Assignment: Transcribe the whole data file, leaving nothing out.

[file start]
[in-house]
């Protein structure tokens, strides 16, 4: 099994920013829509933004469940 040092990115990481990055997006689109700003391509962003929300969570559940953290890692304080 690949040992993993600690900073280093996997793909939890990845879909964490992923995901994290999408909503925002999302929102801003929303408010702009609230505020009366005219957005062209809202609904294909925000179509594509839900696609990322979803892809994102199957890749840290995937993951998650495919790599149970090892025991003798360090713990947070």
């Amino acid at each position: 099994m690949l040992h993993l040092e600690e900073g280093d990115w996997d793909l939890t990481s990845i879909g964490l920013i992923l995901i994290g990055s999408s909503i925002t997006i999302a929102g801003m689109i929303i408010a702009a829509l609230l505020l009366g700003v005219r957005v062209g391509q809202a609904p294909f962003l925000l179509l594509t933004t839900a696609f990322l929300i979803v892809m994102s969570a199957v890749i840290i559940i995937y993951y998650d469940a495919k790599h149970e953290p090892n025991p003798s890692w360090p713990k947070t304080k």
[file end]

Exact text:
[in-house]
């Protein structure tokens, strides 16, 4: 099994920013829509933004469940 040092990115990481990055997006689109700003391509962003929300969570559940953290890692304080 690949040992993993600690900073280093996997793909939890990845879909964490992923995901994290999408909503925002999302929102801003929303408010702009609230505020009366005219957005062209809202609904294909925000179509594509839900696609990322979803892809994102199957890749840290995937993951998650495919790599149970090892025991003798360090713990947070």
């Amino acid at each position: 099994m690949l040992h993993l040092e600690e900073g280093d990115w996997d793909l939890t990481s990845i879909g964490l920013i992923l995901i994290g990055s999408s909503i925002t997006i999302a929102g801003m689109i929303i408010a702009a829509l609230l505020l009366g700003v005219r957005v062209g391509q809202a609904p294909f962003l925000l179509l594509t933004t839900a696609f990322l929300i979803v892809m994102s969570a199957v890749i840290i559940i995937y993951y998650d469940a495919k790599h149970e953290p090892n025991p003798s890692w360090p713990k947070t304080k």